A Conversation With Mutsa And Ruvimbo The Neo-soul/Electronic Duo Called MVM

The alternative sound although successfully delved into by the likes of Tkay Maidza is a genre that hasn't really been captured by a lot of Zimbabweans. MVM is one group seeking to occupy that space and maybe become household names and transform how that sound is received across the board. Although not yet widely known this is by no means a measure of their talent.

The duo of Mutsa and Ruvimbo make up the neo-soul/electronic group MVM and they're currently riding the wave of their first single. They featured as backing vocalists on Shingai Shonhiwa's debut solo album and they have all eyes on them for what they produce next. We caught with them for a conversation and here's how it went:

MVM as photographed by Mary Sho

How did you guys discover your passion for music?


Mutsa: I would say I discovered it growing up as a child you know the usual clich├ęs. I grew up around music, my parents were very music oriented. They loved having music around the house, obviously the classics what you would classify as world music but I still actually don't know what that is. But just a very big range of music, from country music to Zimbabwean music to South African gospel.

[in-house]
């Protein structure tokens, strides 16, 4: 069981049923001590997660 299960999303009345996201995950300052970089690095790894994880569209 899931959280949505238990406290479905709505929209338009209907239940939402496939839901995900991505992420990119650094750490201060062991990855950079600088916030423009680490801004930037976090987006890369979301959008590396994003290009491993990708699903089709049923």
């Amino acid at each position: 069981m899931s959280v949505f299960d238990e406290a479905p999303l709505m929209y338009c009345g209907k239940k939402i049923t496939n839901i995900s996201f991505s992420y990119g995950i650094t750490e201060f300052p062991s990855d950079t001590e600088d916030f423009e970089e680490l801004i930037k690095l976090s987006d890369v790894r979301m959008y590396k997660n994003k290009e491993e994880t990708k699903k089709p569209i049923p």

And personally I did go to music school, from when I was around 8/9 until I was 15 and I learnt a classical instrument but it really wasn't exactly the passion I was looking for. But I stuck with it and I'm kind of happy that I did actually push through with it because it has helped me with music production now because the ear, you need to have a trained ear when you're making music or you're producing music or even recording music. 


So that's pretty much how the passion started and then obviously it wasn't well received with an African & Zimbabwean family. So you try to do what is right or what you feel is right and it always calls you, so I feel like we're finally answering that calling.


Ruvimbo: I discovered my passion for music in school. I didn't really know I could sing, I didn't really know music was my thing until one of my teachers asked me to audition for the school play and I did and I sang and I was like oh gosh I guess I can sing and then since then I just kept singing at school and talent shows. I was really lucky because the secondary school I went to offered free music lessons so l tried to learn the guitar but then the slots were already filled so I ended up with a singing teacher. 


But also music was always a part of my life. My dad used to listen to reggae, Oliver Mtukudzi, Yvonne Chakachaka, Brenda Fassie, you know just that awesome Zim upbringing where music is at the centre. And we also went to church and I really liked it because I used to experiment with my vocals in church. I would be switching from alto, to soprano, to tenor and that really helped train my musical ear.